For the last couple of months, I have been working on a project to photograph the common Cuckoo, one of nature’s most notorious birds.
These are images of an adult male cuckoo I photographed over a period of two months in England. The following shots depict the male cuckoo in its traditional territorial display pose of dropped wings and raised tail.
Beloved as nature’s traditional herald of spring and summer, Cuckoos have held a place in the hearts of many for centuries.
The adults arrive in Britain in late March or April after 4000 journey from their wintering quarters in Africa. They stay only a few short months to breed, departing in July or August, with young birds leaving a month or so later.
I had a go at trying some flight shots with this bird. It was all a bit hit and miss but I got a couple of front lit shots I was reasonably happy with.
By June the meadow making up part of the cuckoo’s territory was carpeted with some beautiful flowers making for a very pretty backdrop as the bird foraged for food.
In this next sequence of images, the cuckoo can be seen foraging for its favourite food, hairy caterpillars.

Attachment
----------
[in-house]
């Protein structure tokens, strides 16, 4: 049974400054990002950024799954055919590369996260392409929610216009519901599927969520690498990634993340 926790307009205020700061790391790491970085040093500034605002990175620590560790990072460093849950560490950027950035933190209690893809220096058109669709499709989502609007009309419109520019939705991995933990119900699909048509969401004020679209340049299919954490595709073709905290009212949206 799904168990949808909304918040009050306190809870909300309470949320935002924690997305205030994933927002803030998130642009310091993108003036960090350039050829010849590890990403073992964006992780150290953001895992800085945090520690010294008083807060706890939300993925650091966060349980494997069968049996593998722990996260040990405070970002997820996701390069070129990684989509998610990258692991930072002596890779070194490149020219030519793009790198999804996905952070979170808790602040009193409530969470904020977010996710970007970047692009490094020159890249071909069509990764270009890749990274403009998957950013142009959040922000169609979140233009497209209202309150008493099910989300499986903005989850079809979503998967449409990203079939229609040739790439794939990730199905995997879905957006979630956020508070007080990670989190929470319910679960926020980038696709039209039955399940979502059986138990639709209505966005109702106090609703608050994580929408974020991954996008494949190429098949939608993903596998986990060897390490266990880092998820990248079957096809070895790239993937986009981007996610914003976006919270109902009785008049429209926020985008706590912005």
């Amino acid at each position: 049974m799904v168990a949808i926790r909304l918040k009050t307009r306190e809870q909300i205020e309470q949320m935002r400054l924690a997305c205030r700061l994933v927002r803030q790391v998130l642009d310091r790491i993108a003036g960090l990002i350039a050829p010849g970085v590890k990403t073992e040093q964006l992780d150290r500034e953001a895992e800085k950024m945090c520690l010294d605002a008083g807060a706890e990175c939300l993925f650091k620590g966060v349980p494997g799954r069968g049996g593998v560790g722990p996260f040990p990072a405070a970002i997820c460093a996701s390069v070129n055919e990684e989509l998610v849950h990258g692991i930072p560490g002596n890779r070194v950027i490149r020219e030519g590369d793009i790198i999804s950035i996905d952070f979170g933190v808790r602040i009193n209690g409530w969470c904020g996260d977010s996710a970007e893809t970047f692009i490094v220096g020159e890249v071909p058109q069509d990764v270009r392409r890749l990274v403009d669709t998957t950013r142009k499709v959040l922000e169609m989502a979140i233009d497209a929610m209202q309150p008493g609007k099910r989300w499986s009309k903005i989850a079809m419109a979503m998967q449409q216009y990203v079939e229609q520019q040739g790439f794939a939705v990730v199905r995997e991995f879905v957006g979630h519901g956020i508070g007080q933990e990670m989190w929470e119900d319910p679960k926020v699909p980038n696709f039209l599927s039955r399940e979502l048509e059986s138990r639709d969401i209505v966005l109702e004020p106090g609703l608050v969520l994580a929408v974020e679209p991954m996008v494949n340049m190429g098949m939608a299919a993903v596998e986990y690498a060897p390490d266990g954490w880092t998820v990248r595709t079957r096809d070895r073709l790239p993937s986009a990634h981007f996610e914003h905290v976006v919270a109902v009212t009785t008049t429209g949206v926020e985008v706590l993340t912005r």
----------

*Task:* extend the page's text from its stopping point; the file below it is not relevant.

The best opportunity the site afforded undoubtedly though was for backlit images. The next sequence are by far my favourite images from the project. I love using light in this way. Initially I seemed to be the only photographer set up for backlit. By the end of the project though other photographers saw what I was getting and were persuaded to join me shooting contre-joure.
One other benefit of shooting backlit is the light highlights dramatically the spray as the cuckoo flays its prey to get rid of the harmful toxins.
The best session was on the cuckoo’s final evening at the site before it left to make it’s arduous journey back to Africa. I love this next sequence of the bird coming onto the perch and the different wing positions.
Contrary to their name, the Common cuckoo is in sharp decline most likely as a result in the crash in the butterfly and insect population they feed on as a result of the agricultural industry’s insecticides. The recent population decline makes this extraordinary bird a Red List species.
Based on the latest scientific research this Cuckoo has around a 60% chance of making it back next year from its home in the Congo where it spends the majority of the year. Godspeed.
The project was great fun and a real privilege to be able to create images of such an extraordinary bird. I met some lovely people along the way many of whom have become good friends, including Lesley, Marcus, Paul, Graham, Dan, Gary, Jerry and John to name but a few. It was nice to meet you all. This blog is dedicated to you.